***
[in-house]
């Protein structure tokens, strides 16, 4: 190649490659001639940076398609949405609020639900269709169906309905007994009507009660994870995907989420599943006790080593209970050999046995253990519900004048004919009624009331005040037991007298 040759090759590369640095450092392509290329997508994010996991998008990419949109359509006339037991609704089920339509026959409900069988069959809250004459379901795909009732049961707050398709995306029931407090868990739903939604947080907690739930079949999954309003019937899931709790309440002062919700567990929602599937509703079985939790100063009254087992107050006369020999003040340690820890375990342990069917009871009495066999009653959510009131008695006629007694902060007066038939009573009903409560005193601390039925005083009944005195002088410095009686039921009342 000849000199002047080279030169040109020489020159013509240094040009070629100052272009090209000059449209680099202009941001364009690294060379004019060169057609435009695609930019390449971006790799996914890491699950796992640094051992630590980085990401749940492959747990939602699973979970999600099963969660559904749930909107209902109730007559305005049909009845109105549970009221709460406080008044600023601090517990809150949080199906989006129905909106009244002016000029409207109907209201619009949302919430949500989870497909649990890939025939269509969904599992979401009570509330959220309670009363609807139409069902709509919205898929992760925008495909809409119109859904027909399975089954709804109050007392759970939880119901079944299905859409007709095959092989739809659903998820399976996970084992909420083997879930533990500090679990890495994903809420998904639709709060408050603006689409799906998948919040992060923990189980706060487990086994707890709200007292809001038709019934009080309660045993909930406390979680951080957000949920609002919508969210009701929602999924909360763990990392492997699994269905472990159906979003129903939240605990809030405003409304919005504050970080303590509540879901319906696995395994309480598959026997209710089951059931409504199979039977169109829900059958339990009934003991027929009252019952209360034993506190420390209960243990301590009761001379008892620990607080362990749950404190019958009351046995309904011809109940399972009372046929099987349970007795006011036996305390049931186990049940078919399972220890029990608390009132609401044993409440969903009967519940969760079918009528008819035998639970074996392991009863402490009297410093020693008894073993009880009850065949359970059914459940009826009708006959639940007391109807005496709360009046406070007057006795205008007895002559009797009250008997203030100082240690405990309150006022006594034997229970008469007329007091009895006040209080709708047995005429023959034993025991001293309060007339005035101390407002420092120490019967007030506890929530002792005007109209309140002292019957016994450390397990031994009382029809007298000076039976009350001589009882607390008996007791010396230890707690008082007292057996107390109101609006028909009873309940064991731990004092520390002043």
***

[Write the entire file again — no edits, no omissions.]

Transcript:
[in-house]
């Protein structure tokens, strides 16, 4: 190649490659001639940076398609949405609020639900269709169906309905007994009507009660994870995907989420599943006790080593209970050999046995253990519900004048004919009624009331005040037991007298 040759090759590369640095450092392509290329997508994010996991998008990419949109359509006339037991609704089920339509026959409900069988069959809250004459379901795909009732049961707050398709995306029931407090868990739903939604947080907690739930079949999954309003019937899931709790309440002062919700567990929602599937509703079985939790100063009254087992107050006369020999003040340690820890375990342990069917009871009495066999009653959510009131008695006629007694902060007066038939009573009903409560005193601390039925005083009944005195002088410095009686039921009342 000849000199002047080279030169040109020489020159013509240094040009070629100052272009090209000059449209680099202009941001364009690294060379004019060169057609435009695609930019390449971006790799996914890491699950796992640094051992630590980085990401749940492959747990939602699973979970999600099963969660559904749930909107209902109730007559305005049909009845109105549970009221709460406080008044600023601090517990809150949080199906989006129905909106009244002016000029409207109907209201619009949302919430949500989870497909649990890939025939269509969904599992979401009570509330959220309670009363609807139409069902709509919205898929992760925008495909809409119109859904027909399975089954709804109050007392759970939880119901079944299905859409007709095959092989739809659903998820399976996970084992909420083997879930533990500090679990890495994903809420998904639709709060408050603006689409799906998948919040992060923990189980706060487990086994707890709200007292809001038709019934009080309660045993909930406390979680951080957000949920609002919508969210009701929602999924909360763990990392492997699994269905472990159906979003129903939240605990809030405003409304919005504050970080303590509540879901319906696995395994309480598959026997209710089951059931409504199979039977169109829900059958339990009934003991027929009252019952209360034993506190420390209960243990301590009761001379008892620990607080362990749950404190019958009351046995309904011809109940399972009372046929099987349970007795006011036996305390049931186990049940078919399972220890029990608390009132609401044993409440969903009967519940969760079918009528008819035998639970074996392991009863402490009297410093020693008894073993009880009850065949359970059914459940009826009708006959639940007391109807005496709360009046406070007057006795205008007895002559009797009250008997203030100082240690405990309150006022006594034997229970008469007329007091009895006040209080709708047995005429023959034993025991001293309060007339005035101390407002420092120490019967007030506890929530002792005007109209309140002292019957016994450390397990031994009382029809007298000076039976009350001589009882607390008996007791010396230890707690008082007292057996107390109101609006028909009873309940064991731990004092520390002043």